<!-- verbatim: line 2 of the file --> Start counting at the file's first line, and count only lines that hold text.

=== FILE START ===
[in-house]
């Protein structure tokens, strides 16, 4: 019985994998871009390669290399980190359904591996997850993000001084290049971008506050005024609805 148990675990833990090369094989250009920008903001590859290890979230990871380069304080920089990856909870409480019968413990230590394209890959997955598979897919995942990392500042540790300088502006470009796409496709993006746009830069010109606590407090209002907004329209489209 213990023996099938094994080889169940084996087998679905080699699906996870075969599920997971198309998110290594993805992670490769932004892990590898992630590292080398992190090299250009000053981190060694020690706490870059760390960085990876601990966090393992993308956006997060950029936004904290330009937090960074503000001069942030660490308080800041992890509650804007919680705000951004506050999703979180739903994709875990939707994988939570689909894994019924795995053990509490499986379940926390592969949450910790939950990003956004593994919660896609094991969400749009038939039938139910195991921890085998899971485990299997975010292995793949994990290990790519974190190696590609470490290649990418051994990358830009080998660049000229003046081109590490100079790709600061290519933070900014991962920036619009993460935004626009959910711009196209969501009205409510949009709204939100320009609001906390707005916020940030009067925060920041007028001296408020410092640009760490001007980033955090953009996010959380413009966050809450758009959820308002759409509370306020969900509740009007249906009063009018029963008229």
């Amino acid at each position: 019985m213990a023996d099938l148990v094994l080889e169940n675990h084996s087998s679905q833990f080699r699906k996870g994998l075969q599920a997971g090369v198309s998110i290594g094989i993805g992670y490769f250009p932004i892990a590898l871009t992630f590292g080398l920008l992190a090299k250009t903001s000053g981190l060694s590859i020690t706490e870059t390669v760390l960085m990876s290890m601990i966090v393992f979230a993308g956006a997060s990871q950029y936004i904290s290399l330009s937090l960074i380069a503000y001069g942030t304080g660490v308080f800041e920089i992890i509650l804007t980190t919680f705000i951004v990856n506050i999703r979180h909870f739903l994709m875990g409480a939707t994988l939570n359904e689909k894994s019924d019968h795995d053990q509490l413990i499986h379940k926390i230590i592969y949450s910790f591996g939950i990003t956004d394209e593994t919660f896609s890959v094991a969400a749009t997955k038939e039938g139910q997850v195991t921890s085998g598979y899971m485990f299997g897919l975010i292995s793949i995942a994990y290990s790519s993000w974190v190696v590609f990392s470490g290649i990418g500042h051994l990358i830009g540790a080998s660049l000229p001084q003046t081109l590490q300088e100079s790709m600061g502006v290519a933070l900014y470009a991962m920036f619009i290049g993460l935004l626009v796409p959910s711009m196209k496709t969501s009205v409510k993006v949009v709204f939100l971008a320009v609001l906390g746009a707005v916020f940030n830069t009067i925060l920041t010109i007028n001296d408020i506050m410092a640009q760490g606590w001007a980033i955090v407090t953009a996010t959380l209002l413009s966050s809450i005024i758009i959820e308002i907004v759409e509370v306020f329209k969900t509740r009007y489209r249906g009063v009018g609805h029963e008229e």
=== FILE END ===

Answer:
């Protein structure tokens, strides 16, 4: 019985994998871009390669290399980190359904591996997850993000001084290049971008506050005024609805 148990675990833990090369094989250009920008903001590859290890979230990871380069304080920089990856909870409480019968413990230590394209890959997955598979897919995942990392500042540790300088502006470009796409496709993006746009830069010109606590407090209002907004329209489209 213990023996099938094994080889169940084996087998679905080699699906996870075969599920997971198309998110290594993805992670490769932004892990590898992630590292080398992190090299250009000053981190060694020690706490870059760390960085990876601990966090393992993308956006997060950029936004904290330009937090960074503000001069942030660490308080800041992890509650804007919680705000951004506050999703979180739903994709875990939707994988939570689909894994019924795995053990509490499986379940926390592969949450910790939950990003956004593994919660896609094991969400749009038939039938139910195991921890085998899971485990299997975010292995793949994990290990790519974190190696590609470490290649990418051994990358830009080998660049000229003046081109590490100079790709600061290519933070900014991962920036619009993460935004626009959910711009196209969501009205409510949009709204939100320009609001906390707005916020940030009067925060920041007028001296408020410092640009760490001007980033955090953009996010959380413009966050809450758009959820308002759409509370306020969900509740009007249906009063009018029963008229």